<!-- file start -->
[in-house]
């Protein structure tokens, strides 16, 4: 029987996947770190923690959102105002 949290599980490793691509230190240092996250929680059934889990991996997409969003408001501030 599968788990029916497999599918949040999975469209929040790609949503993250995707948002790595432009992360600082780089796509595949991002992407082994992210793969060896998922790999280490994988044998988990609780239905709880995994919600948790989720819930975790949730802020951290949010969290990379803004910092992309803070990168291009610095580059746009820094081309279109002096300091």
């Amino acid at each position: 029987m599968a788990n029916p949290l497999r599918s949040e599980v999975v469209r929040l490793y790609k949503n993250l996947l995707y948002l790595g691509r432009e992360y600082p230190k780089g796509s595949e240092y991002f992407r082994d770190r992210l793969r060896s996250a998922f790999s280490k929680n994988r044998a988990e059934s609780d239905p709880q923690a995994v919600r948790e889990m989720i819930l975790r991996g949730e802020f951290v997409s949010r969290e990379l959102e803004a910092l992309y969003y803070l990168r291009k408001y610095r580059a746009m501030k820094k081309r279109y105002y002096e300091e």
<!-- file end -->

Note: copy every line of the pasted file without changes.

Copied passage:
[in-house]
């Protein structure tokens, strides 16, 4: 029987996947770190923690959102105002 949290599980490793691509230190240092996250929680059934889990991996997409969003408001501030 599968788990029916497999599918949040999975469209929040790609949503993250995707948002790595432009992360600082780089796509595949991002992407082994992210793969060896998922790999280490994988044998988990609780239905709880995994919600948790989720819930975790949730802020951290949010969290990379803004910092992309803070990168291009610095580059746009820094081309279109002096300091």
């Amino acid at each position: 029987m599968a788990n029916p949290l497999r599918s949040e599980v999975v469209r929040l490793y790609k949503n993250l996947l995707y948002l790595g691509r432009e992360y600082p230190k780089g796509s595949e240092y991002f992407r082994d770190r992210l793969r060896s996250a998922f790999s280490k929680n994988r044998a988990e059934s609780d239905p709880q923690a995994v919600r948790e889990m989720i819930l975790r991996g949730e802020f951290v997409s949010r969290e990379l959102e803004a910092l992309y969003y803070l990168r291009k408001y610095r580059a746009m501030k820094k081309r279109y105002y002096e300091e």